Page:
Switched for Christmas (2017)

Y’all, Hallmark is making our Christmas dreams come true! We’ve got double the Candace Cameron Bure in Switched for Christmas and I am here for it….er, maybe not, because this twin swap movie is kind of boring, in spite or because of the double Cameron Bure. Take your pick.

I’m kind of bummed because I was honestly looking forward to this, strictly in a “lemme kill an hour and a half while I do my laundry” kind of way. I love me a good Parent Trap story, and Hallmark hasn’t tried it before, at least not with the one hundred Christmas movies they put out in the past year. You’d think that this would represent a new and exciting bag of tricks for them. You know, infinite soap opera possibilities. As they always do, however, the writers default to the banal. These folks are not risk takers, and that is kind of the point. Switched is safe and safely void of creativity. Once the novelty of double CCB wears off, there’s not a lot to keep you watching.

The highlight is seeing the actress tackle two roles, Kate and Chris. The writers do their best to distinguish the twin sisters. Kate is the cosmopolitan, a real estate developer who works all the time, lives alone in her posh, polished condo, and wears dresses from the Ivanka Trump collection. Her sister couldn’t be more different. Chris is a single mother of two teens and a harried teacher. Also, her lipstick isn’t bright red and she loves a cozy sweater.

The two are night and day and as such, don’t really get on with one another. Over forced bonding time, they conceive a plan to swap places. It’s not because they want to experience the thrill of leading a double life but because both are stubborn and think the other has it easy. Each is out to prove that her life is harder, a designation that conveys moral superiority I guess? Ugh, sisters.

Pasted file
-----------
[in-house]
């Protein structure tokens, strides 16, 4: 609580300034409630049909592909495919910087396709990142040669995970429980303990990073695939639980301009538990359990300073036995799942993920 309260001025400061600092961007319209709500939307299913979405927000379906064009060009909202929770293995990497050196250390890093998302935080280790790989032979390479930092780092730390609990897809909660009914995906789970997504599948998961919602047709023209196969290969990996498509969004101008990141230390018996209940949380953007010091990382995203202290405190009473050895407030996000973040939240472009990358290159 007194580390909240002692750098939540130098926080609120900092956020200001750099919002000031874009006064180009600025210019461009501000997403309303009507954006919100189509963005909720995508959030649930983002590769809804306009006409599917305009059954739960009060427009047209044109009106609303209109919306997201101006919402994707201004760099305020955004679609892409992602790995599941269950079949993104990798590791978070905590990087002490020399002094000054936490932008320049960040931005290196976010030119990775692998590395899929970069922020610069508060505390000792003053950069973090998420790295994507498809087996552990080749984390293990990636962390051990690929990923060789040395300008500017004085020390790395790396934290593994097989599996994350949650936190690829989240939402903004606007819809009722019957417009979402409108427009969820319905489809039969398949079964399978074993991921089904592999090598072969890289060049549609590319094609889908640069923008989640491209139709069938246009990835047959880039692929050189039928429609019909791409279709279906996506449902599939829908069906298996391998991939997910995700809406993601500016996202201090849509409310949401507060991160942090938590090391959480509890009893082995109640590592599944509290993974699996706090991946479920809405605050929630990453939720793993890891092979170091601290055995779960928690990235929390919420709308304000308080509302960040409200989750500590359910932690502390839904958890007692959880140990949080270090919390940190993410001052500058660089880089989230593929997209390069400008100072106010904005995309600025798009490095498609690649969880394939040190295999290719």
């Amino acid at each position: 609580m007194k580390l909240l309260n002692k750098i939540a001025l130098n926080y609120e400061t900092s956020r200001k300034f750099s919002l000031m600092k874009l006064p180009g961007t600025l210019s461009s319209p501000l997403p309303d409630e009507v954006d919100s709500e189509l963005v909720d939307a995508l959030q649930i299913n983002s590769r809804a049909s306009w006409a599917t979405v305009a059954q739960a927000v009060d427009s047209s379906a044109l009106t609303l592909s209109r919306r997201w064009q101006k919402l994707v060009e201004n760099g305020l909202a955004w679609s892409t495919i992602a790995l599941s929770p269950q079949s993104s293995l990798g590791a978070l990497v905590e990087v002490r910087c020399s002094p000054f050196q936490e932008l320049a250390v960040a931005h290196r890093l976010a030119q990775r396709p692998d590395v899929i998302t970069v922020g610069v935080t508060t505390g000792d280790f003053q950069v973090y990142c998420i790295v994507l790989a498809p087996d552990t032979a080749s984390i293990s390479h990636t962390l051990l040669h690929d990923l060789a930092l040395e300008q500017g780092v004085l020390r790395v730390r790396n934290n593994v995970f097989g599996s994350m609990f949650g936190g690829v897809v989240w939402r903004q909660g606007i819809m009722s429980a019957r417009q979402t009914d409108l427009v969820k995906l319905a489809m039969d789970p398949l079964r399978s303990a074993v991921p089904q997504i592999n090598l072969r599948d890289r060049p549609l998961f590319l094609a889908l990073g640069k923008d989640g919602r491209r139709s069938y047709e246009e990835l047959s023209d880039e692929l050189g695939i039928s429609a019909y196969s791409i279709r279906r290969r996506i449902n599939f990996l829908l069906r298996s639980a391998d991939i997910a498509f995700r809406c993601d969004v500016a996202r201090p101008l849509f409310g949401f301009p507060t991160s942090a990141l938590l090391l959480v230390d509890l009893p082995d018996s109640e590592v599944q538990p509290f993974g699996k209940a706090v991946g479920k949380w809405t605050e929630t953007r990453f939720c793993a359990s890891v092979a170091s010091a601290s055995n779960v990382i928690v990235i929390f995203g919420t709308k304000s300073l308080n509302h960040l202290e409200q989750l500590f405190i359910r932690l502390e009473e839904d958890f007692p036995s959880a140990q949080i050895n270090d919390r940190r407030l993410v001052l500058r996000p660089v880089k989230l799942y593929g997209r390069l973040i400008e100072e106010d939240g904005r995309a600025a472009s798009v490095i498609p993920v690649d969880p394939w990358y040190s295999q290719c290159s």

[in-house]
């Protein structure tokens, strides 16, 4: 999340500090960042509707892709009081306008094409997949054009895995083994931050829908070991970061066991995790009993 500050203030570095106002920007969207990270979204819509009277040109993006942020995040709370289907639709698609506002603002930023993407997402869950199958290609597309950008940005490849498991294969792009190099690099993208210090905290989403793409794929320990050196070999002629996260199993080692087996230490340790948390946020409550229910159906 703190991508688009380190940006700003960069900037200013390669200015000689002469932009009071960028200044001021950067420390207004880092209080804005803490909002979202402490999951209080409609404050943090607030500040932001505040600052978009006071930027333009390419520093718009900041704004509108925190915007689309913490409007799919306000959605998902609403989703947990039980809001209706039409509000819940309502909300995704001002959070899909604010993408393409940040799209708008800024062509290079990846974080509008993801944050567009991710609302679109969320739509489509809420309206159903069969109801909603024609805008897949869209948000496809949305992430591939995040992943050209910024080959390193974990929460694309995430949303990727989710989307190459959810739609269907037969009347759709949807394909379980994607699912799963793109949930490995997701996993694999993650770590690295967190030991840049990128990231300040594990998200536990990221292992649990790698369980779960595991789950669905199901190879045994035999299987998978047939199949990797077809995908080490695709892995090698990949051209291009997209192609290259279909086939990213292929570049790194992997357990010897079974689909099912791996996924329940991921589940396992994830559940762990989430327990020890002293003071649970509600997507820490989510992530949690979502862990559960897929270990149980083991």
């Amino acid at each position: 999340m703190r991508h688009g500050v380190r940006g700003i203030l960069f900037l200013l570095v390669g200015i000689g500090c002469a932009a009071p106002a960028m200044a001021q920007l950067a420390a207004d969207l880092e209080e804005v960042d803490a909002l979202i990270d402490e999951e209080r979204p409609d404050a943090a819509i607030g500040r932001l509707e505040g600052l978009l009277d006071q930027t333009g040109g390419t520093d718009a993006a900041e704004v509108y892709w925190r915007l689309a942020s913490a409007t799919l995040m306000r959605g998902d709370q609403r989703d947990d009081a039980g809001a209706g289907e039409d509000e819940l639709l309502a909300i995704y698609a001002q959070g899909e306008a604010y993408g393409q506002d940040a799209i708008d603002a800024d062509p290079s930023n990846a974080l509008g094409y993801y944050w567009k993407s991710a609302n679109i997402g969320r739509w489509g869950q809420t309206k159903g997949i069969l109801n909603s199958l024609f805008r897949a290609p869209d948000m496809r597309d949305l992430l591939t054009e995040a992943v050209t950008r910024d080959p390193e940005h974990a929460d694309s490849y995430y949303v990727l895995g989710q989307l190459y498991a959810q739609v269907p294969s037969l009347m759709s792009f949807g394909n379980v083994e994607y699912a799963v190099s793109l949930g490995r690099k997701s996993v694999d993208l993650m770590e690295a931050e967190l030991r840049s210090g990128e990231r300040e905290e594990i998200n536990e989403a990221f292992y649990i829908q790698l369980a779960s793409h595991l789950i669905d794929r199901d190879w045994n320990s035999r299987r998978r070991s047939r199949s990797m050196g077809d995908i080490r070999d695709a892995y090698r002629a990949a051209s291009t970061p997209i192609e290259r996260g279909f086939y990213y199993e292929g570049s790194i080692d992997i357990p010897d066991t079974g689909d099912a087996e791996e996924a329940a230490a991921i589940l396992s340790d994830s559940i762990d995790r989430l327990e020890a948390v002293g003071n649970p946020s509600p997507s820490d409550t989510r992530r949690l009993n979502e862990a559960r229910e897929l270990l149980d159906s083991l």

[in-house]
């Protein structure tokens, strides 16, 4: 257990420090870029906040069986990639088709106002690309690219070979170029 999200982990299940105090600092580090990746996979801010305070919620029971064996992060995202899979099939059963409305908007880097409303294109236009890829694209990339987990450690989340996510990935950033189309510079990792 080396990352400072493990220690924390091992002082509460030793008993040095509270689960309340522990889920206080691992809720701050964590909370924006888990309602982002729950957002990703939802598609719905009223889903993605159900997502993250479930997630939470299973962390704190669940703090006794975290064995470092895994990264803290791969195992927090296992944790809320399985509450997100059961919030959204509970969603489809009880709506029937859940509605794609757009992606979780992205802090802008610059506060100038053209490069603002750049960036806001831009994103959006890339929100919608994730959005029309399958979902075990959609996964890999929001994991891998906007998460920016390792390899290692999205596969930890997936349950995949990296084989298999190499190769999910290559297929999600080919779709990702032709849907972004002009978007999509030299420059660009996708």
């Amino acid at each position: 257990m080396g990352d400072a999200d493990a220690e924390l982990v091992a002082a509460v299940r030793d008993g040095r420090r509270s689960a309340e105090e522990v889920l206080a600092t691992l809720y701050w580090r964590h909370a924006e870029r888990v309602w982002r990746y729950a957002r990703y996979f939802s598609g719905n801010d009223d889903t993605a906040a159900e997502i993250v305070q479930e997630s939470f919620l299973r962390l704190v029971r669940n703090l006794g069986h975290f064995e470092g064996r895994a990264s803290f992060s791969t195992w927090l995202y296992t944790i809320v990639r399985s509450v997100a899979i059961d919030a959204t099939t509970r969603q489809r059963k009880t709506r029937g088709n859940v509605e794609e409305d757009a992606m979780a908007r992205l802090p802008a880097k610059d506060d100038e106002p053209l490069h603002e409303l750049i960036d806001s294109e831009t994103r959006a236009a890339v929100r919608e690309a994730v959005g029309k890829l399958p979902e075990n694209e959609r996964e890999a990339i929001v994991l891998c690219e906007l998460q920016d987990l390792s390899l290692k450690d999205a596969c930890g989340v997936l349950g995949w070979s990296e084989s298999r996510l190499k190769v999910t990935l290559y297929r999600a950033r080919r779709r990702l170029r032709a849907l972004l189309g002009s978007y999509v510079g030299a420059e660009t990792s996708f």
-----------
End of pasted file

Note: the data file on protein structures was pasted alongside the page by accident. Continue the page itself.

Their initial attempts to ape the other are predictable but could pass for funny. Kate is horrified at the prospect of wearing comfortable clothes and adopting bad posture. She also has to survive a day playing mom to Chris’s kids (one of whom is CCB’s actual kid) before they go visit their dad. Chris has a little more fun glamming it up, but what the hell is going on with the sleek minimalism, she wonders? The disdain she has for these soulless, status-searing automatons, a sentiment I support as a fellow teacher.

If Cameron Bure had greater range, well, she probably wouldn’t be making Hallmark movies, but she might also give her characters more of a spark. I get the idea is that Kate and Chris grow closer and in some ways more similar to one another; Kate loosens up while Chris finds some professional fulfillment. But Cameron Bure is always playing some variation of the same person, and you might as well throw Aurora Teagarden into the mix and make this a feuding trio (not a serious suggestion, Hallmark). The physicality and general temperament of her characters never changes even if the background does.

I’m going to go ahead and not recommend this movie, but Hallmark superfans may add it to the queue anyway. I say make like Kate’s office manager and ditch this party to write a book called either Dogsleds to Dallas or Dog Sleds to Dallas.

Released: 2017
Dir: Lee Friedlander
Writer: Tracy Andreen, Lee Friedlander
Cast: Candace Cameron Bure, Elon Bailey, Mark Deklin, Adam Sinclair, Angella Joy, Natasha Bure
Time: 83 min
Lang: English
Country: United States
Network: Hallmark Channel
Reviewed: 2017

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